Stem cell therapies – you’ve no doubt heard of them and their use in today’s medical science. Is it hype or do they really work?

What are stem cells?

Stem cells are the basic cells of an organism from which all other specialized cells are created. (These specialized cells are called daughter cells.)

Embryonic v. adult stem cells

There are two types of stem cells, embryonic stem cells and adult stem cells. Embryonic stem cells come from embryos that are three to five days old. They are versatile and can divide into any type of cell. Adult stem cells are found in adult tissues, such as bone marrow or fat. 

How do stem cells work?

Stem cells give rise to specialized cells by a process called differentiation. In order for this to happen, the cells must receive an internal or external signal. Internal signals are given from the cells’ genes, as printed on long strands of DNA. External signals for cell differentiation include chemicals secreted by other cells, physical contact with neighboring cells, and certain molecules in the cells’ microenvironment. It has generally been accepted that adult stem cells cannot change themselves into other types of cells. For example, a blood-forming cell in the bone marrow, called a hematopoietic stem cell, cannot give rise to cells of very different tissue, such as nerve cells in the brain. However, experiments over the last several years have purported to show that stem cells from one tissue may in fact be able to give rise to cell types of a completely different tissue. This remains an area of great debate within the research community.

Medical use of stem cells

Stem cells are used medically to generate healthy cells to replace diseased cells (regenerative medicine). New drugs are being tested for safety and effectiveness.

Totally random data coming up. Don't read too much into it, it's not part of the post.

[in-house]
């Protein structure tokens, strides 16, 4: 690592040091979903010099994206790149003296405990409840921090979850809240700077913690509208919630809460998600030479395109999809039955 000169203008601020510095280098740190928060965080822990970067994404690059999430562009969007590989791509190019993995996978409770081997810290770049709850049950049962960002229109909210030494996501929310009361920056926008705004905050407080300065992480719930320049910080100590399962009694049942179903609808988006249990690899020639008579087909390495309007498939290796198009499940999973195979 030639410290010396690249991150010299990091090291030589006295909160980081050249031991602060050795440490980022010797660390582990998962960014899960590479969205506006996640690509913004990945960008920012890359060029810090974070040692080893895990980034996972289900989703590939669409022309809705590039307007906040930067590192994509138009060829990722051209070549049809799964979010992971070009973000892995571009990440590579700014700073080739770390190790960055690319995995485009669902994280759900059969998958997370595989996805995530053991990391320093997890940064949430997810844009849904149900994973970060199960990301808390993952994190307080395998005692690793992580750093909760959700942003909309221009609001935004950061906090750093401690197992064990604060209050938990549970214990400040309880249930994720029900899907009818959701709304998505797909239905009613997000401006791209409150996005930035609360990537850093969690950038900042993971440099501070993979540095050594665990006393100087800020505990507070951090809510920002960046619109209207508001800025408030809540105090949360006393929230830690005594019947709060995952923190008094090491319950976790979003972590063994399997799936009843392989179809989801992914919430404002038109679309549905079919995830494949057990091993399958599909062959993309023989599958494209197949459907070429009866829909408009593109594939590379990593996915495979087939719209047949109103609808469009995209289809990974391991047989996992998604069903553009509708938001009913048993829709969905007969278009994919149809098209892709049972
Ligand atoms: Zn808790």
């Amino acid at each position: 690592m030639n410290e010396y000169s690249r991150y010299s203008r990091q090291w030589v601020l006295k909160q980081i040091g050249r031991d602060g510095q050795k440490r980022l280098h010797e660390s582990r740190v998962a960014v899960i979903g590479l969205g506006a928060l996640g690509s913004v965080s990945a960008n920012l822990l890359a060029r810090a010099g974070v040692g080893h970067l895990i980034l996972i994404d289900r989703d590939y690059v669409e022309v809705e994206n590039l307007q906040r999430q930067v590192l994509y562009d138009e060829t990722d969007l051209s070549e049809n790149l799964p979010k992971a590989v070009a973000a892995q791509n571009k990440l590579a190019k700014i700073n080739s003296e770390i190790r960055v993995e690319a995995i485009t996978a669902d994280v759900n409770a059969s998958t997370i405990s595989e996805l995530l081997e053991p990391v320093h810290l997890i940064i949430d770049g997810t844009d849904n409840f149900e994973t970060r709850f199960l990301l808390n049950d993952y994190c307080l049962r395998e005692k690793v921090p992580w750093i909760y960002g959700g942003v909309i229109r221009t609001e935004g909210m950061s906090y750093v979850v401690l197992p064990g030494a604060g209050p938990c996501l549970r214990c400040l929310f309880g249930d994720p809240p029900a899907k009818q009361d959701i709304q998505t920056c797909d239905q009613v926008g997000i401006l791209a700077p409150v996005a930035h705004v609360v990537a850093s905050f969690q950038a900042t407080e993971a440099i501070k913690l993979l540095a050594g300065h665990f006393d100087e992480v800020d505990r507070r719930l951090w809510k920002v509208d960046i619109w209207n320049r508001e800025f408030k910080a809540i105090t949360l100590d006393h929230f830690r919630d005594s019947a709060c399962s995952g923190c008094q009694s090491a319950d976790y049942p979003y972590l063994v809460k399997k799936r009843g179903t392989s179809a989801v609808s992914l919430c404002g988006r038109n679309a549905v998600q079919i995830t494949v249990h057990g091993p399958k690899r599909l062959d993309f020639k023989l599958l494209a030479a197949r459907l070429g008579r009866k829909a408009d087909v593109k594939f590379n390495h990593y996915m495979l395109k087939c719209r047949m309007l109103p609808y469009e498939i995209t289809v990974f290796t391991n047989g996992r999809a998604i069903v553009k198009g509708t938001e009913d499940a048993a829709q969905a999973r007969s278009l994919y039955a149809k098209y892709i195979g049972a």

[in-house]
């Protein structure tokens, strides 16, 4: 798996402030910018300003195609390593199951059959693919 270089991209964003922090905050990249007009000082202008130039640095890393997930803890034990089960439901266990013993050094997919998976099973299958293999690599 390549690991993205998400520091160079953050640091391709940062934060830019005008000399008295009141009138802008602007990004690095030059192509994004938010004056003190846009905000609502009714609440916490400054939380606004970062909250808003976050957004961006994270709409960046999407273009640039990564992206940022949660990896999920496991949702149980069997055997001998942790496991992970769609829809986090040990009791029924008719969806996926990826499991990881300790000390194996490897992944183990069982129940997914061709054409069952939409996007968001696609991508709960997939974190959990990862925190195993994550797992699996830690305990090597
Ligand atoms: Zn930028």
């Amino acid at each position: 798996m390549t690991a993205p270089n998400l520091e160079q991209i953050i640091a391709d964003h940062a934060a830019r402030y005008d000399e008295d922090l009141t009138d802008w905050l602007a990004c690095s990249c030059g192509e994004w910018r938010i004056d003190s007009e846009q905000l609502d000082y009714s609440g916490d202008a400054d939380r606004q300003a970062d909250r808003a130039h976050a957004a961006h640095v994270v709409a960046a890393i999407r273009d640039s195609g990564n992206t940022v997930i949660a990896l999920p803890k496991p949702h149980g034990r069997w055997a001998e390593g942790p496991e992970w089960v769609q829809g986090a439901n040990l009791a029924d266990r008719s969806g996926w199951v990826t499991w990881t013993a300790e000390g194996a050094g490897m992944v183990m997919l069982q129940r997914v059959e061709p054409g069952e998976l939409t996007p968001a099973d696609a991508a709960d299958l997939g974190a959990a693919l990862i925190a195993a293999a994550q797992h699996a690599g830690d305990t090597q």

Use of stem cells in orthopedics

In orthopedics, we are interested in discovering the factors that stimulate stem cells to relocate to sites of injury or damage, and how this process can be enhanced for better healing.

The reason stem cells are particularly beneficial in osteoarthritis treatment is because cartilage cells cannot regenerate. Once the smooth articular cartilage that protects the ends of the joints is damaged, it cannot heal itself.  Instead, the injury begins a chain of events that leads to more cartilage loss, in a process called apoptosis, where the surrounding cartilage cells die.  In the same way as a tiny piece of paint chipped off some furniture gradually becomes bigger, there is a constant loss of cartilage throughout that region, which over time, results in the loss of cartilage in all parts of the joint.

If this process can be changed and the damaged cartilage cover rebuilt, the progress of wear and tear can be reduced drastically.

Stem cell paste graft

To promote cartilage regrowth, we must target stem cells into the damaged area.

For osteoarthritis of the knee, the stem cells are best taken from the same area of the body, such as bone marrow from the femoral notch inside the knee, so that they have both the internal and external signals for regrowth and differentiation. When the cells are combined with a favorable healing environment, such as a paste of cartilage and bone, they are able to form new cartilage, repairing the arthritic area. A technique called an articular cartilage paste graft, is one of several techniques designed to repair cartilage and solve the arthritis problem. A paste, including the stem cells from the patient’s own bone marrow, is packed into the arthritic defect. The stem cells recruit other cells for healing and then differentiate into specified hyaline cartilage cells instead of fibrous cartilage.

Growth Factors and Stem Cells

Additionally, blood stem cells (haemapoetic stem cells) can be recruited by using injections of specific factors found in substances such as Platelet Rich Plasma, (PRP), the growth factors released from blood platelets.  For the management of knee injuries pre and post arthritis we inject the growth factors, which cause the release of stem cells from their resting places on vascular walls, and stimulate a healing environment.

Harnessing the body’s own natural healing process is most promising area of orthopedics today and will become ever more influential in the future of medicine.